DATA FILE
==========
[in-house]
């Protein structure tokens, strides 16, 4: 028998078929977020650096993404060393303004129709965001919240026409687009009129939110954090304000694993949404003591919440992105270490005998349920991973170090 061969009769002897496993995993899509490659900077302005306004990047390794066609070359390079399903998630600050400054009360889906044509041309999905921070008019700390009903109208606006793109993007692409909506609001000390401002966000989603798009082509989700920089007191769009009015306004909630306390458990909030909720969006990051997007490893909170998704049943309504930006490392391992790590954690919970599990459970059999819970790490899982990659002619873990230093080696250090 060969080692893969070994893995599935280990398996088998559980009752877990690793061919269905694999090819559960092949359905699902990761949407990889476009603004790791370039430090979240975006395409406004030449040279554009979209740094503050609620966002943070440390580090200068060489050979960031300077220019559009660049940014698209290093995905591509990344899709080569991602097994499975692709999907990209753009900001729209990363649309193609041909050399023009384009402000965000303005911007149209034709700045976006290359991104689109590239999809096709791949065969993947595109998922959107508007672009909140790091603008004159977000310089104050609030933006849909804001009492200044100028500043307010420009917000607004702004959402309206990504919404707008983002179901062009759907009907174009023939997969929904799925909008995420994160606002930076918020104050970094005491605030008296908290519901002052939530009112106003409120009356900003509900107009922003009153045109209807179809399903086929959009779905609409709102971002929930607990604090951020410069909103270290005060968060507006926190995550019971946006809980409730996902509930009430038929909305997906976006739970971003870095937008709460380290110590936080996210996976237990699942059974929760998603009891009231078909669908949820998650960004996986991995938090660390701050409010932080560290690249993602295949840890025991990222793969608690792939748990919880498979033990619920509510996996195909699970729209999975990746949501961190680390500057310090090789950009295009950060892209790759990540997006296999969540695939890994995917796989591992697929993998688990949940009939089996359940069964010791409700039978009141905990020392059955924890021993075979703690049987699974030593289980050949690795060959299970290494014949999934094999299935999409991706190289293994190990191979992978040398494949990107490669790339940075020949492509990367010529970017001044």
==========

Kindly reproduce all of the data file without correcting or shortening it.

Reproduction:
[in-house]
């Protein structure tokens, strides 16, 4: 028998078929977020650096993404060393303004129709965001919240026409687009009129939110954090304000694993949404003591919440992105270490005998349920991973170090 061969009769002897496993995993899509490659900077302005306004990047390794066609070359390079399903998630600050400054009360889906044509041309999905921070008019700390009903109208606006793109993007692409909506609001000390401002966000989603798009082509989700920089007191769009009015306004909630306390458990909030909720969006990051997007490893909170998704049943309504930006490392391992790590954690919970599990459970059999819970790490899982990659002619873990230093080696250090 060969080692893969070994893995599935280990398996088998559980009752877990690793061919269905694999090819559960092949359905699902990761949407990889476009603004790791370039430090979240975006395409406004030449040279554009979209740094503050609620966002943070440390580090200068060489050979960031300077220019559009660049940014698209290093995905591509990344899709080569991602097994499975692709999907990209753009900001729209990363649309193609041909050399023009384009402000965000303005911007149209034709700045976006290359991104689109590239999809096709791949065969993947595109998922959107508007672009909140790091603008004159977000310089104050609030933006849909804001009492200044100028500043307010420009917000607004702004959402309206990504919404707008983002179901062009759907009907174009023939997969929904799925909008995420994160606002930076918020104050970094005491605030008296908290519901002052939530009112106003409120009356900003509900107009922003009153045109209807179809399903086929959009779905609409709102971002929930607990604090951020410069909103270290005060968060507006926190995550019971946006809980409730996902509930009430038929909305997906976006739970971003870095937008709460380290110590936080996210996976237990699942059974929760998603009891009231078909669908949820998650960004996986991995938090660390701050409010932080560290690249993602295949840890025991990222793969608690792939748990919880498979033990619920509510996996195909699970729209999975990746949501961190680390500057310090090789950009295009950060892209790759990540997006296999969540695939890994995917796989591992697929993998688990949940009939089996359940069964010791409700039978009141905990020392059955924890021993075979703690049987699974030593289980050949690795060959299970290494014949999934094999299935999409991706190289293994190990191979992978040398494949990107490669790339940075020949492509990367010529970017001044």